New rainbow lifeguard tower unveiled in celebration after suspected arson of the old one

A crowd of Long Beach residents gathered on the sands of Alamitos Beach to celebrate an unveiling ceremony of a new rainbow-colored lifeguard tower that was installed to replace the original one that was burned down in March.

Onlookers carried LGBTQ+ pride flags, donned jackets with colors of the rainbow and embraced one another as the new tower was unveiled.

The original one was painted to celebrate the community last year, but burned in March. The tower represents the city’s diverse LGBTQ+ community.

Mayor Robert Garcia, the city’s first openly gay mayor, announced shortly after the fire that a new one would be installed. During the unveiling event Thursday, Garcia commented on the struggles members of the LGBTQ+ community often face.

“The fight for equality and equity and justice is not just for our community, but it is a struggle that we share with so many other communities,” Garcia said.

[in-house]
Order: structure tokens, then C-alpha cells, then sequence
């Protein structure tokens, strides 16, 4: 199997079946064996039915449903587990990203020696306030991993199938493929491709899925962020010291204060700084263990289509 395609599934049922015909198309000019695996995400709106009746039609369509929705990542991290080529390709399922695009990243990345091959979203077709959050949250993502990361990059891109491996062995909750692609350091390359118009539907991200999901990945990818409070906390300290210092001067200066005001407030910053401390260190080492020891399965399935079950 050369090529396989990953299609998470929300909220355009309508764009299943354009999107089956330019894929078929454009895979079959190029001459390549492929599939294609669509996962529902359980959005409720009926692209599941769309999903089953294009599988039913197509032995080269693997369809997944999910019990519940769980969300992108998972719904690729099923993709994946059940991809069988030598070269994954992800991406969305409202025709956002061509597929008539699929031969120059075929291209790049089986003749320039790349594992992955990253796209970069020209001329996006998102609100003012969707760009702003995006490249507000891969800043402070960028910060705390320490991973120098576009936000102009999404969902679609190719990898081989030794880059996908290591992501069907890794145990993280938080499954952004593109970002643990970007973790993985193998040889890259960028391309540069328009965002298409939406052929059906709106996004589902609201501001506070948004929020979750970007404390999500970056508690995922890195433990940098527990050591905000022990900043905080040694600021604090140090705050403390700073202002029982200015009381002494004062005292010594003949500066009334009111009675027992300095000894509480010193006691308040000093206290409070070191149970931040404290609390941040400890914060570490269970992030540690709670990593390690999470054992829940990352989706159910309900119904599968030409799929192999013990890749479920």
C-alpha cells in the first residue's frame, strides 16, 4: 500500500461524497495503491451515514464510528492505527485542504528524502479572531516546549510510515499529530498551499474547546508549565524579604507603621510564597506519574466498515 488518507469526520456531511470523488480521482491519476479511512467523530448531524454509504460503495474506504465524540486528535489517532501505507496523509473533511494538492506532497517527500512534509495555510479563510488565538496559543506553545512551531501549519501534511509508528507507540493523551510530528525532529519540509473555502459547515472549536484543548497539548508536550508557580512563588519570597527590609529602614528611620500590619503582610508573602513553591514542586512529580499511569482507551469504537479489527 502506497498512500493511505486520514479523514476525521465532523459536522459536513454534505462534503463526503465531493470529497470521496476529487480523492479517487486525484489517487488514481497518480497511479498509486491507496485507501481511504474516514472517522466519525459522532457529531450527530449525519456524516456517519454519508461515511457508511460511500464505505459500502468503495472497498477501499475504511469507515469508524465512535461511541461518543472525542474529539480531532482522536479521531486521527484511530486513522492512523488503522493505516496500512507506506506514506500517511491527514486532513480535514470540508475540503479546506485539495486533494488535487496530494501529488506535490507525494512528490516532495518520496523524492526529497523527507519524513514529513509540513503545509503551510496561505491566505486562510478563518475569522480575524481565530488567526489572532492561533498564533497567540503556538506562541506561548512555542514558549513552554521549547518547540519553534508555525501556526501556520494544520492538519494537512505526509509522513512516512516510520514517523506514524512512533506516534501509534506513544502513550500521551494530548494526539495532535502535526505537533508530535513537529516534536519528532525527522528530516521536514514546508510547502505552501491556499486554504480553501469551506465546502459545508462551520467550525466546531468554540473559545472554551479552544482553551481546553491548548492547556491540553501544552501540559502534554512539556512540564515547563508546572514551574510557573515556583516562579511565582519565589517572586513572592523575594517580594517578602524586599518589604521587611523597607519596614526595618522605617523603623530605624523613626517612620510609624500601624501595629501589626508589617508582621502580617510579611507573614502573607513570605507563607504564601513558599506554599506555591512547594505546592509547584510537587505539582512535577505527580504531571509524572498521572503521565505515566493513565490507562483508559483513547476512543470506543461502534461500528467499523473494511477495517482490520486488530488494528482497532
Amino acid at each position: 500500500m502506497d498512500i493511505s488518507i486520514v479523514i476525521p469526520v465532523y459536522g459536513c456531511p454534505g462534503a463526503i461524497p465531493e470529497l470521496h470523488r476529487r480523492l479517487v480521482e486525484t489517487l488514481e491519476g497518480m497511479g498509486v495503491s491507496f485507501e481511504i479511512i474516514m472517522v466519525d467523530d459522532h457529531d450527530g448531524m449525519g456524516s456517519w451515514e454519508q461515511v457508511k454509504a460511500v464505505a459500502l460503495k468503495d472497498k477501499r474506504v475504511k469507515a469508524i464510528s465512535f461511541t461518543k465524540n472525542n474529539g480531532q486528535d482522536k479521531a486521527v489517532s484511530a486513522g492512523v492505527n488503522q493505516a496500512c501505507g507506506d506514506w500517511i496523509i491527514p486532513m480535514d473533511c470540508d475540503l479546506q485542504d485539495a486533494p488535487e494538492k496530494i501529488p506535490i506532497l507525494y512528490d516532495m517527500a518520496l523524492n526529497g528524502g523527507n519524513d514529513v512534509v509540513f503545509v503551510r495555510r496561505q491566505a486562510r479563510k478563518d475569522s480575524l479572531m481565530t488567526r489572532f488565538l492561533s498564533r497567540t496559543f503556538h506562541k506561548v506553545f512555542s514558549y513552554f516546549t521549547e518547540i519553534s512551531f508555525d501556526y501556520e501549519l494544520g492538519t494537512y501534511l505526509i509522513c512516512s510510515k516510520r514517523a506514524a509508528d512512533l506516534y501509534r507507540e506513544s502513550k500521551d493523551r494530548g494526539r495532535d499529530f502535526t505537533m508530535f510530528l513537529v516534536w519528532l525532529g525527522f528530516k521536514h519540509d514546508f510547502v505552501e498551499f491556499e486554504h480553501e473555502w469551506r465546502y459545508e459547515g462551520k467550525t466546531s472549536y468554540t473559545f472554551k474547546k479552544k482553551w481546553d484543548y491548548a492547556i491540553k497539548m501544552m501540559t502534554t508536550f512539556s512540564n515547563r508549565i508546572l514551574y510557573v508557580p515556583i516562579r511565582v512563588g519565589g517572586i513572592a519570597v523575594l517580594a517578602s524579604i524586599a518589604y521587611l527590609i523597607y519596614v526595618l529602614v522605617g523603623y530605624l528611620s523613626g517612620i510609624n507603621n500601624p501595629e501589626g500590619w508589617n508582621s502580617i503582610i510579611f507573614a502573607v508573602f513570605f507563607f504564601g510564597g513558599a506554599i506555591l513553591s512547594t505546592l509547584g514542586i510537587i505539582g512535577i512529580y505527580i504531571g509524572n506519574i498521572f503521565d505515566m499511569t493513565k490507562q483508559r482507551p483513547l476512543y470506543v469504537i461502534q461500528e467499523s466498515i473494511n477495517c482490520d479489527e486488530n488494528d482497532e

Few details have been released about the intention of the blaze or potential suspects. Long Beach fire investigators have concluded that the fire was arson, adding that the flame was “purposefully set.” A manufacturer of lifeguard towers previously told the Post that the fiberglass material that is usually found in the towers is not easy to burn.

During the event, Garcia and Councilwoman Cindy Allen participated in the ceremonial opening of the tower flaps. Officials also hung a red-colored Rescue Can, a floatation device lifeguards, signifying that the lifeguard tower is in operation. The event acted as a sort of small-scale gay pride event, which attendant Shih-wei Carrasco-Wu said was important for the community.

“For me, this is amazing,” Carrasco-Wu said. “It definitely reaffirms the reason why we moved here in the first place.”

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Sebastian Echeverry is the North Long Beach reporter through the Report for America program. Philanthropic organizations pledged to cover the local donor portion of his grant-funded position with the Long Beach Post. If you want to support Sebastian's work, you can donate to his Report for America position at